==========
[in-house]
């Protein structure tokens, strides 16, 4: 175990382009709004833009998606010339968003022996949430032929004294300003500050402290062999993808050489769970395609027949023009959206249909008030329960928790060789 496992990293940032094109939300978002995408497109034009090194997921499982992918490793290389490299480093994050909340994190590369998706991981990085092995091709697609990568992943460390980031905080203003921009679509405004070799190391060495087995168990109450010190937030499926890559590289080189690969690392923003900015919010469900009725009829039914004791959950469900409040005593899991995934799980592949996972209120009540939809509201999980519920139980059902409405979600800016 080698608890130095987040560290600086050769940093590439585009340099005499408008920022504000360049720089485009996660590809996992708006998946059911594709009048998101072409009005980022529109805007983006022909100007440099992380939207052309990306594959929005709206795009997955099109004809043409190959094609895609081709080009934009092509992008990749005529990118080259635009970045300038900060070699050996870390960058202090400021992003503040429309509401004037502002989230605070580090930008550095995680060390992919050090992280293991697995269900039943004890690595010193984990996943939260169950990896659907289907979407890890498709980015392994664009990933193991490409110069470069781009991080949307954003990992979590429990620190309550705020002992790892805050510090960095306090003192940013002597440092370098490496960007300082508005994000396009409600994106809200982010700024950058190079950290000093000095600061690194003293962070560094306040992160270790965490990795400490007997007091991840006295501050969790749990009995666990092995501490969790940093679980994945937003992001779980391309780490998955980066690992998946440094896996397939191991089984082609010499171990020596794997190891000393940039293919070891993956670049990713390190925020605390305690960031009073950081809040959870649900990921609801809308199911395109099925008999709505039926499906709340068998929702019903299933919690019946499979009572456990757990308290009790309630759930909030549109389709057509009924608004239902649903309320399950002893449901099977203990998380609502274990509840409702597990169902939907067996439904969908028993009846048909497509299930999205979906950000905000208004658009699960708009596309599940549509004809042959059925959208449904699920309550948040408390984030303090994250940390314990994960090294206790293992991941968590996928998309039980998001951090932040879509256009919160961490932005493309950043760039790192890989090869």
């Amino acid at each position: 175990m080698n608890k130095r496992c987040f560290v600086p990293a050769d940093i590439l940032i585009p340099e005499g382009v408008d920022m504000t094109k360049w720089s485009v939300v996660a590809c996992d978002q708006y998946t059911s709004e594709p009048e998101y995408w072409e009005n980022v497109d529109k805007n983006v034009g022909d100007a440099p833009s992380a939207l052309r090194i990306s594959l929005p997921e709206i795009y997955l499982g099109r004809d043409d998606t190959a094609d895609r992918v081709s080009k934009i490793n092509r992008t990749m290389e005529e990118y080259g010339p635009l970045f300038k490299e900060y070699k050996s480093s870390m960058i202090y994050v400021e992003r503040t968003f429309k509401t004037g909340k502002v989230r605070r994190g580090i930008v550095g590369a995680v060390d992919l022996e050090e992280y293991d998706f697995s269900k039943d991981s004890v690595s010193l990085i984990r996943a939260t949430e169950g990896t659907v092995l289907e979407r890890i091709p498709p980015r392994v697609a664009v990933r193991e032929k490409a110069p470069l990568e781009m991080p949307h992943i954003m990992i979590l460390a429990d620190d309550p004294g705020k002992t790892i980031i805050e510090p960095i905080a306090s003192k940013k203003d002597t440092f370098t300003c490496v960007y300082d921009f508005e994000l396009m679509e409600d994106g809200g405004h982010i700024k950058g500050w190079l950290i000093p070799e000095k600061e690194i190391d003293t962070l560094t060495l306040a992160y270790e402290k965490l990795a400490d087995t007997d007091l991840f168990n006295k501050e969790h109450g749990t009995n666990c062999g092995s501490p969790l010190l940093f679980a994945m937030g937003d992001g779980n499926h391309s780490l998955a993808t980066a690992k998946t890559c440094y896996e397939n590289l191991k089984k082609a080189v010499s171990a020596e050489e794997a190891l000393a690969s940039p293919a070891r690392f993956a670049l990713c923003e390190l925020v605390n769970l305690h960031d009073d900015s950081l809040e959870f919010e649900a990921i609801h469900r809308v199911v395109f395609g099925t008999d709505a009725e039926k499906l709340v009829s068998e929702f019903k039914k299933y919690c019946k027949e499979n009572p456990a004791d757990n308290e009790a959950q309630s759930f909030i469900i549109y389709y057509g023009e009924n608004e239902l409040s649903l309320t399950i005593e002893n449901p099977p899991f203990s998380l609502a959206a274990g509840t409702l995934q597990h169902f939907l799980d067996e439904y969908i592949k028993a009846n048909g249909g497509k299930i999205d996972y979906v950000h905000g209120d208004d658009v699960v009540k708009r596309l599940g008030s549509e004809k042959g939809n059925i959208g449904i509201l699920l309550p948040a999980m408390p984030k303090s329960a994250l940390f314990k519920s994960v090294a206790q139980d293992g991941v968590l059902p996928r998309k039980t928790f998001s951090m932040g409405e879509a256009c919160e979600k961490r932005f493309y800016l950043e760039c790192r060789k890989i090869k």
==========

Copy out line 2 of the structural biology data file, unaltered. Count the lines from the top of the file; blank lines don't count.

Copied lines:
């Protein structure tokens, strides 16, 4: 175990382009709004833009998606010339968003022996949430032929004294300003500050402290062999993808050489769970395609027949023009959206249909008030329960928790060789 496992990293940032094109939300978002995408497109034009090194997921499982992918490793290389490299480093994050909340994190590369998706991981990085092995091709697609990568992943460390980031905080203003921009679509405004070799190391060495087995168990109450010190937030499926890559590289080189690969690392923003900015919010469900009725009829039914004791959950469900409040005593899991995934799980592949996972209120009540939809509201999980519920139980059902409405979600800016 080698608890130095987040560290600086050769940093590439585009340099005499408008920022504000360049720089485009996660590809996992708006998946059911594709009048998101072409009005980022529109805007983006022909100007440099992380939207052309990306594959929005709206795009997955099109004809043409190959094609895609081709080009934009092509992008990749005529990118080259635009970045300038900060070699050996870390960058202090400021992003503040429309509401004037502002989230605070580090930008550095995680060390992919050090992280293991697995269900039943004890690595010193984990996943939260169950990896659907289907979407890890498709980015392994664009990933193991490409110069470069781009991080949307954003990992979590429990620190309550705020002992790892805050510090960095306090003192940013002597440092370098490496960007300082508005994000396009409600994106809200982010700024950058190079950290000093000095600061690194003293962070560094306040992160270790965490990795400490007997007091991840006295501050969790749990009995666990092995501490969790940093679980994945937003992001779980391309780490998955980066690992998946440094896996397939191991089984082609010499171990020596794997190891000393940039293919070891993956670049990713390190925020605390305690960031009073950081809040959870649900990921609801809308199911395109099925008999709505039926499906709340068998929702019903299933919690019946499979009572456990757990308290009790309630759930909030549109389709057509009924608004239902649903309320399950002893449901099977203990998380609502274990509840409702597990169902939907067996439904969908028993009846048909497509299930999205979906950000905000208004658009699960708009596309599940549509004809042959059925959208449904699920309550948040408390984030303090994250940390314990994960090294206790293992991941968590996928998309039980998001951090932040879509256009919160961490932005493309950043760039790192890989090869």